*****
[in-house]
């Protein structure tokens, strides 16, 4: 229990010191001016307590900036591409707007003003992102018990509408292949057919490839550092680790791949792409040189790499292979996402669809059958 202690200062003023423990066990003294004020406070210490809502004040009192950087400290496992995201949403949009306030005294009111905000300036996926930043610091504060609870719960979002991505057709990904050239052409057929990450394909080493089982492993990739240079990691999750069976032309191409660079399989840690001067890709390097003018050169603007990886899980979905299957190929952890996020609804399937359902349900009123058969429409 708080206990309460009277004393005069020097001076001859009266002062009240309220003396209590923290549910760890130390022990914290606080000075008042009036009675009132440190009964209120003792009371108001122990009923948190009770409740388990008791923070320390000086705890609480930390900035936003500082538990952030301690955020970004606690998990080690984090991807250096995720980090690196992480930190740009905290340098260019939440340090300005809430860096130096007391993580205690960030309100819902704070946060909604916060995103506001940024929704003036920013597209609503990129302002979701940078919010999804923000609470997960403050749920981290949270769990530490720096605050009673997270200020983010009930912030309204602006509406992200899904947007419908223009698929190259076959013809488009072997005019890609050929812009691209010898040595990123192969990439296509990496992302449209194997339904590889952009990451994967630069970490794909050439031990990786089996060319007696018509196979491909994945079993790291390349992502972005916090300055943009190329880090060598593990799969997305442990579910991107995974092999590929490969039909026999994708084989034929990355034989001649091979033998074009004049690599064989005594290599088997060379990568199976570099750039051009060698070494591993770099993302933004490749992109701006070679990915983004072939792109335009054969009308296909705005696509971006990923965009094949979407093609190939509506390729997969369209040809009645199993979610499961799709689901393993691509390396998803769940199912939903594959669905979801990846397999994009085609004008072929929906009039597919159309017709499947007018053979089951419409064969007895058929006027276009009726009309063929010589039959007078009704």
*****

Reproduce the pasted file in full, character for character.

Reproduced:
[in-house]
């Protein structure tokens, strides 16, 4: 229990010191001016307590900036591409707007003003992102018990509408292949057919490839550092680790791949792409040189790499292979996402669809059958 202690200062003023423990066990003294004020406070210490809502004040009192950087400290496992995201949403949009306030005294009111905000300036996926930043610091504060609870719960979002991505057709990904050239052409057929990450394909080493089982492993990739240079990691999750069976032309191409660079399989840690001067890709390097003018050169603007990886899980979905299957190929952890996020609804399937359902349900009123058969429409 708080206990309460009277004393005069020097001076001859009266002062009240309220003396209590923290549910760890130390022990914290606080000075008042009036009675009132440190009964209120003792009371108001122990009923948190009770409740388990008791923070320390000086705890609480930390900035936003500082538990952030301690955020970004606690998990080690984090991807250096995720980090690196992480930190740009905290340098260019939440340090300005809430860096130096007391993580205690960030309100819902704070946060909604916060995103506001940024929704003036920013597209609503990129302002979701940078919010999804923000609470997960403050749920981290949270769990530490720096605050009673997270200020983010009930912030309204602006509406992200899904947007419908223009698929190259076959013809488009072997005019890609050929812009691209010898040595990123192969990439296509990496992302449209194997339904590889952009990451994967630069970490794909050439031990990786089996060319007696018509196979491909994945079993790291390349992502972005916090300055943009190329880090060598593990799969997305442990579910991107995974092999590929490969039909026999994708084989034929990355034989001649091979033998074009004049690599064989005594290599088997060379990568199976570099750039051009060698070494591993770099993302933004490749992109701006070679990915983004072939792109335009054969009308296909705005696509971006990923965009094949979407093609190939509506390729997969369209040809009645199993979610499961799709689901393993691509390396998803769940199912939903594959669905979801990846397999994009085609004008072929929906009039597919159309017709499947007018053979089951419409064969007895058929006027276009009726009309063929010589039959007078009704």